Reach of a Fully Digital Diabetes Prevention Program in Health Professional Shortage Areas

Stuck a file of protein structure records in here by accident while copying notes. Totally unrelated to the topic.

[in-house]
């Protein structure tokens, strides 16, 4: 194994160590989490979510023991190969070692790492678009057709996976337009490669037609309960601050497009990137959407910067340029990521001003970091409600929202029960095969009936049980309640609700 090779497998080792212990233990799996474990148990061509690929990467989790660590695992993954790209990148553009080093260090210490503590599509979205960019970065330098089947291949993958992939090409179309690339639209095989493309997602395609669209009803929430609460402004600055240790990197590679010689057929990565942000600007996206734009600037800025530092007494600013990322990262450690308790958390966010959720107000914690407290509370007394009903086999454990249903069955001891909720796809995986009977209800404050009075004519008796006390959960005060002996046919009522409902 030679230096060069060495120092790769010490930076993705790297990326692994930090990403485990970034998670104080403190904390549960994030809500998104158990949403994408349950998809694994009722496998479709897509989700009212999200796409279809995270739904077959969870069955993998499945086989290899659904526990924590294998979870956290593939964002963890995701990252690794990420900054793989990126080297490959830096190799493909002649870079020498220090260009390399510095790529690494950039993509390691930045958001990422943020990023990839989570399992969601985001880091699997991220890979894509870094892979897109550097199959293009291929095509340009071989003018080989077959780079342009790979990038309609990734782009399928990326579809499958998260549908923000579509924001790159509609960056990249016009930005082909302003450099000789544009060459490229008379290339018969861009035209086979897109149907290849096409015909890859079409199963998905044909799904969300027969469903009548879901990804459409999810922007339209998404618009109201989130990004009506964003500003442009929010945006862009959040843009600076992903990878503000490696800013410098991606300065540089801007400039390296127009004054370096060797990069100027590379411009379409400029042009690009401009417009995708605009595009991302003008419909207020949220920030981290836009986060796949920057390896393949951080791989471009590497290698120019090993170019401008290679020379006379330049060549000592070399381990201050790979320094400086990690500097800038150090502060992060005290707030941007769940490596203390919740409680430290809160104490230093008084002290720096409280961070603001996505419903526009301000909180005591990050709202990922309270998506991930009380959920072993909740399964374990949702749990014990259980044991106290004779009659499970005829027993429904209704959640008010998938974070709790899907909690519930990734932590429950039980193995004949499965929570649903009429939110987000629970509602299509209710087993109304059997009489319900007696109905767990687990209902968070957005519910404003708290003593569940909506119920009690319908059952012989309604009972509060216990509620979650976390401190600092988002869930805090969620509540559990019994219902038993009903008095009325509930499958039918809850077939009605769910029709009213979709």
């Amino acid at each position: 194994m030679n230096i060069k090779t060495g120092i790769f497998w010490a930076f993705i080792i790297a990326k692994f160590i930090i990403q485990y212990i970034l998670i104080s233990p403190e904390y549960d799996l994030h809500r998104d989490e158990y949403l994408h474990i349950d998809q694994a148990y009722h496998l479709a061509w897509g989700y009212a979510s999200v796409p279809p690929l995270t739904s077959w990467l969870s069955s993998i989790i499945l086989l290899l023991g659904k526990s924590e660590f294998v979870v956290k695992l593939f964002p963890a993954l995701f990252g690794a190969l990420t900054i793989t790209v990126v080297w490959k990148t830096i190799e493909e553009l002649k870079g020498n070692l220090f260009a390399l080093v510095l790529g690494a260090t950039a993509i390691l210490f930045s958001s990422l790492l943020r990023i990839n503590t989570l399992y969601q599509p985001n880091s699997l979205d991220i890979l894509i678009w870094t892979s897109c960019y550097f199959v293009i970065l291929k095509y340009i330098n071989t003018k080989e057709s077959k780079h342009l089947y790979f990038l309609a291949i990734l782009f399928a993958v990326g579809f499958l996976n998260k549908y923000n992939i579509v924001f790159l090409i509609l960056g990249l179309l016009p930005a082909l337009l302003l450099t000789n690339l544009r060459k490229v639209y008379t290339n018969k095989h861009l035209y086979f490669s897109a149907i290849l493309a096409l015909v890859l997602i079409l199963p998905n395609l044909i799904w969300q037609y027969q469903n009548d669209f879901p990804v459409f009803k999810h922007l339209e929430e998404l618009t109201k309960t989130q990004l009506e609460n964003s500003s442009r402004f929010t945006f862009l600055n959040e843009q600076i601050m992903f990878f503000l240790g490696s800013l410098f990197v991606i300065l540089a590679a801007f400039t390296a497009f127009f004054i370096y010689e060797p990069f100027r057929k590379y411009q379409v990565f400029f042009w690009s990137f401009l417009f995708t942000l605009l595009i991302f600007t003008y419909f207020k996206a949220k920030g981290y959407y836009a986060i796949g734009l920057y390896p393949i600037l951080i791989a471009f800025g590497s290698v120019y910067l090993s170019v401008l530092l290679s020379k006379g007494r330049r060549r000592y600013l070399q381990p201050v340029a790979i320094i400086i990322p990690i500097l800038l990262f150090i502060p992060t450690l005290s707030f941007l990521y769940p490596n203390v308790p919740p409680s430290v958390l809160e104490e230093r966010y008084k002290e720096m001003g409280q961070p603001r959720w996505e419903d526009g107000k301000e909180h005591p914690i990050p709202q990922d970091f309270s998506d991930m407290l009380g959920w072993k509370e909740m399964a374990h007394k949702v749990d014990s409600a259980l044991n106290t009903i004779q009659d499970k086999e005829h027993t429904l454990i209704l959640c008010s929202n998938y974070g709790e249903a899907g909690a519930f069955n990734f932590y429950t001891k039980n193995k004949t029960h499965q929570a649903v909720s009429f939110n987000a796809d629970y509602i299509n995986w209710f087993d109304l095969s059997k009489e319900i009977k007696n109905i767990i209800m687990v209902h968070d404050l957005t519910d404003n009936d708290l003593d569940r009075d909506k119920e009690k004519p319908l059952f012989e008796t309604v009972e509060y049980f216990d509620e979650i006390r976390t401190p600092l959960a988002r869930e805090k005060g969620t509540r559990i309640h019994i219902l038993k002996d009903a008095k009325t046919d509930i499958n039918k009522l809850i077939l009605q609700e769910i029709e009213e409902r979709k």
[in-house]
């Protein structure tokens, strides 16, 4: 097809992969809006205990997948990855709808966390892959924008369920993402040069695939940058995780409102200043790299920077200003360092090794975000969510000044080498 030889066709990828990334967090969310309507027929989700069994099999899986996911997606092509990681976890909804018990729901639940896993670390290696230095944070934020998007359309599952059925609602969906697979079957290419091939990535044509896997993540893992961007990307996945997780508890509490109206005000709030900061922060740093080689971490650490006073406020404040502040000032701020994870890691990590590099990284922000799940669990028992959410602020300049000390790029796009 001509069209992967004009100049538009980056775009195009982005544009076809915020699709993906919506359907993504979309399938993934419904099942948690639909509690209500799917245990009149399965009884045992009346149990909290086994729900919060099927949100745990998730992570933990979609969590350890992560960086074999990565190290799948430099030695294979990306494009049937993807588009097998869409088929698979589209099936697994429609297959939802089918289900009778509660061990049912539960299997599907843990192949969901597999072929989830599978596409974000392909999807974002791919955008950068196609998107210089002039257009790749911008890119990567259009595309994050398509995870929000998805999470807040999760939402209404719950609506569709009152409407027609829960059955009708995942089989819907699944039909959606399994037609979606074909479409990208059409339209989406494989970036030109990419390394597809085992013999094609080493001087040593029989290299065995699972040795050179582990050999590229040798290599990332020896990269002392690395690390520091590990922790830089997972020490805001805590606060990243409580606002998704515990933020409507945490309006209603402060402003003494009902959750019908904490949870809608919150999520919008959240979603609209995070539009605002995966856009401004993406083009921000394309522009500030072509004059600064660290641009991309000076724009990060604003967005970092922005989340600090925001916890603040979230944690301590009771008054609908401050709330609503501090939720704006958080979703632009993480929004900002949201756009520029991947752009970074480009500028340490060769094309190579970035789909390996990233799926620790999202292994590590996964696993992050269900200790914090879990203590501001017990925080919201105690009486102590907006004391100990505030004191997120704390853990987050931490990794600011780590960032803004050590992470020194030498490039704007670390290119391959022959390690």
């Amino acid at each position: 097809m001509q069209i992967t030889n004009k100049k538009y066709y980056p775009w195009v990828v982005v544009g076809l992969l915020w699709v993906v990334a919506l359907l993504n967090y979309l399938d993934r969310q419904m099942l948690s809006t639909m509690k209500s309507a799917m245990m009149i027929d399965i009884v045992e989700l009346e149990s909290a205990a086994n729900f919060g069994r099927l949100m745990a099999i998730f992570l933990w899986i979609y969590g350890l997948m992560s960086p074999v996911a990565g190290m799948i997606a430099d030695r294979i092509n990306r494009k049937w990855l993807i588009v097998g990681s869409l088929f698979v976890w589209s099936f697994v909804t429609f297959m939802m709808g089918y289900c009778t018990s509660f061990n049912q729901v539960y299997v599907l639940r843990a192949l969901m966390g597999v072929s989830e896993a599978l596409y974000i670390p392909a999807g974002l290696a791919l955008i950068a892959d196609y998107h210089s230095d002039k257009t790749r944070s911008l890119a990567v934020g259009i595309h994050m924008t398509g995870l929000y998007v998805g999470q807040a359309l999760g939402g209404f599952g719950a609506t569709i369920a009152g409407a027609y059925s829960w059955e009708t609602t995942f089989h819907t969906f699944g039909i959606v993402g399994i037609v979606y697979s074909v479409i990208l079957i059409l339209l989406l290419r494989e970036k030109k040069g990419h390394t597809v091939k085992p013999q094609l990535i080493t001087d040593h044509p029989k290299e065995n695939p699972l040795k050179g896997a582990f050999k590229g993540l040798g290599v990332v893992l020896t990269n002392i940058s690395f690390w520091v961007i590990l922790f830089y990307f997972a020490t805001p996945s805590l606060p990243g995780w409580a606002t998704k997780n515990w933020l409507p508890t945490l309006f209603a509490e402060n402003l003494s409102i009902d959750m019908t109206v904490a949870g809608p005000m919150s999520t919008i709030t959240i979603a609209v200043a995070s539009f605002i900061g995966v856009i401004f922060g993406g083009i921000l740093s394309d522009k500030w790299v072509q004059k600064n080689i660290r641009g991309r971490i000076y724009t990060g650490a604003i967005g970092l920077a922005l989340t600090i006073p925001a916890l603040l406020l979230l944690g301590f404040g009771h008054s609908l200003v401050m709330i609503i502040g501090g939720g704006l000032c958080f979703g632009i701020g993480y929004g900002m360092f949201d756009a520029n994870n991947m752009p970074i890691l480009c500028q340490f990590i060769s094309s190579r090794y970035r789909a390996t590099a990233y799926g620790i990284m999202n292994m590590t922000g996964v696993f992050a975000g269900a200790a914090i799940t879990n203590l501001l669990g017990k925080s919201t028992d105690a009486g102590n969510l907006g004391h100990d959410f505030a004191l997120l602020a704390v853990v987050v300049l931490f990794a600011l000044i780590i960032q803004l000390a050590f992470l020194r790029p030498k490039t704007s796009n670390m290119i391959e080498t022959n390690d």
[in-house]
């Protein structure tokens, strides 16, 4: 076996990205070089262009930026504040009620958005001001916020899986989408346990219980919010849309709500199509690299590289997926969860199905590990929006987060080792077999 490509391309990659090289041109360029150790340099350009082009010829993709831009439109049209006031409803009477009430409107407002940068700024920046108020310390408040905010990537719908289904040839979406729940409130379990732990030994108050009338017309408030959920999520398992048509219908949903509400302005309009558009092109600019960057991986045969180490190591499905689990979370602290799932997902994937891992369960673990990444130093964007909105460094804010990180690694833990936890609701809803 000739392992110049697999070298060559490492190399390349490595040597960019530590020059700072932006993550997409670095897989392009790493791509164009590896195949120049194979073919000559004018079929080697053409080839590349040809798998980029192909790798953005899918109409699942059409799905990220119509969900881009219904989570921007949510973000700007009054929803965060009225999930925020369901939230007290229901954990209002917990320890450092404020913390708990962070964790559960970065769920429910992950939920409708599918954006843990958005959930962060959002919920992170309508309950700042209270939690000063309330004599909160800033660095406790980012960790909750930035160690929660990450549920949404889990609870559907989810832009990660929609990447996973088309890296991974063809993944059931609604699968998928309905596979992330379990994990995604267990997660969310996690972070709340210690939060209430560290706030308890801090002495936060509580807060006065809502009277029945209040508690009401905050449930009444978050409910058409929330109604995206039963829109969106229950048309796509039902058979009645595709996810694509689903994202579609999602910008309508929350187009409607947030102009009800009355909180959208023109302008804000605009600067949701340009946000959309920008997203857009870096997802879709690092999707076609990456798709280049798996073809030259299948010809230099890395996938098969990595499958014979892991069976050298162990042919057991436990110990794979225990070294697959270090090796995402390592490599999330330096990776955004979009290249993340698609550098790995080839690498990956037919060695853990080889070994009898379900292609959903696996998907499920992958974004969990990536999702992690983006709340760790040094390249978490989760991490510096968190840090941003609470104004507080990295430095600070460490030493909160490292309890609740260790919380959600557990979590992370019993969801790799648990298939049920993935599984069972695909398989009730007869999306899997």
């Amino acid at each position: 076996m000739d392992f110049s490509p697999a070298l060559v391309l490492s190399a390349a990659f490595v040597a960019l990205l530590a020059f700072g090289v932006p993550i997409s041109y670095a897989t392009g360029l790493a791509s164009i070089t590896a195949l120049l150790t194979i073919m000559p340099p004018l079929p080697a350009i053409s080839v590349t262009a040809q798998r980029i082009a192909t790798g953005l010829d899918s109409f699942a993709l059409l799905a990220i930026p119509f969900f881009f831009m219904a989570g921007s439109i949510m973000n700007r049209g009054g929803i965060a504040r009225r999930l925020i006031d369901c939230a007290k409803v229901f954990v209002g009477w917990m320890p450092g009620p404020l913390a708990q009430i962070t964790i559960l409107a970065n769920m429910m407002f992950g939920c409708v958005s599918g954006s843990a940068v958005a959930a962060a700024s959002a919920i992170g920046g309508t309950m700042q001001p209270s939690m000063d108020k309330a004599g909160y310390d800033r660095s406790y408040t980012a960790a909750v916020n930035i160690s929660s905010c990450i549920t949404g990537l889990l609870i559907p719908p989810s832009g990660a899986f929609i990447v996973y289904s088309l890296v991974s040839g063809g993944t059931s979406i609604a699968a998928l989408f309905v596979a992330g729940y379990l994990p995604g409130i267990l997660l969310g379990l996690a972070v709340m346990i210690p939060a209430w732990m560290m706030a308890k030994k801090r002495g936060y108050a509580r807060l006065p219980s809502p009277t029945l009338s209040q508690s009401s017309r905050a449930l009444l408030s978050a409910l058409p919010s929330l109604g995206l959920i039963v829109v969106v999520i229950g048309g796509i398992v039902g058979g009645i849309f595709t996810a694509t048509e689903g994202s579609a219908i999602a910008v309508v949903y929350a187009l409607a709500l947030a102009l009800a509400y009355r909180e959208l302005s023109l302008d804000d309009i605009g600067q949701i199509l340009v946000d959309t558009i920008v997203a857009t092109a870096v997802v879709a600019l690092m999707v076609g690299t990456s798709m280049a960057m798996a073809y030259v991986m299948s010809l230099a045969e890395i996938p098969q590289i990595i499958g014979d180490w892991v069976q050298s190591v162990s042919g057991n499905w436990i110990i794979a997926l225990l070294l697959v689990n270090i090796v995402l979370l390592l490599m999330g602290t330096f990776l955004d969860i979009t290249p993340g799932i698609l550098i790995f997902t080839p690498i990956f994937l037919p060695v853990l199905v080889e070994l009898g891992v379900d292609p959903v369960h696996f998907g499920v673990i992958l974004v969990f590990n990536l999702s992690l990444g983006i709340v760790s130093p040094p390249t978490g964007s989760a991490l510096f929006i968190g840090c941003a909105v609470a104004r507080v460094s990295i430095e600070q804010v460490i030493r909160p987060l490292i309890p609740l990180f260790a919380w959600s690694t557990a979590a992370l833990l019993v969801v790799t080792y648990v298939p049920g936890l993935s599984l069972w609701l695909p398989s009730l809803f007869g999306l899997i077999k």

The National Diabetes Prevention Program (NDPP) offers lifestyle change education to adults at risk for diabetes across the United States, but its reach is curbed due, in part, to limitations of traditional in-person programs. Diabetes Prevention Programs (DPPs) that are fully digital may increase reach by overcoming these barriers. The aim of this research was to examine the reach of Lark's DPP, a fully digital artificial-intelligence-powered DPP. This study assessed geographic features and demographic characteristics of a sample of Lark DPP commercial health plan members with complete data (N‚Äâ=‚Äâ16,327) and compared several demographic features with a large composite sample of members from DPPs across the nation (NDPP; N‚Äâ=‚Äâ143,489) and a National Health Interview Survey (NHIS) sample of prediabetic adults in the United States (NHIS; N‚Äâ=‚Äâ2118). Examination of the Lark DPP sample revealed that 24.4% of members lived in rural areas, 30.8% lived in whole county health professional shortage areas, and only 7.6% of members lived in a zip code with an in-person DPP. When comparing the Lark sample with the NDPP and NHIS samples, Lark DPP enrollees tended to be younger and have a higher body mass index (BMI) (p's‚Äâ<‚Äâ0.001). Lark provides convenient access to a DPP for individuals living in hard-to-reach areas who may face barriers to participating in in-person or telephonic DPPs or who prefer a digital program. Compared with the NDPP sample, Lark is also reaching younger and higher BMI users, who are traditionally difficult to enroll and have a high need for intervention.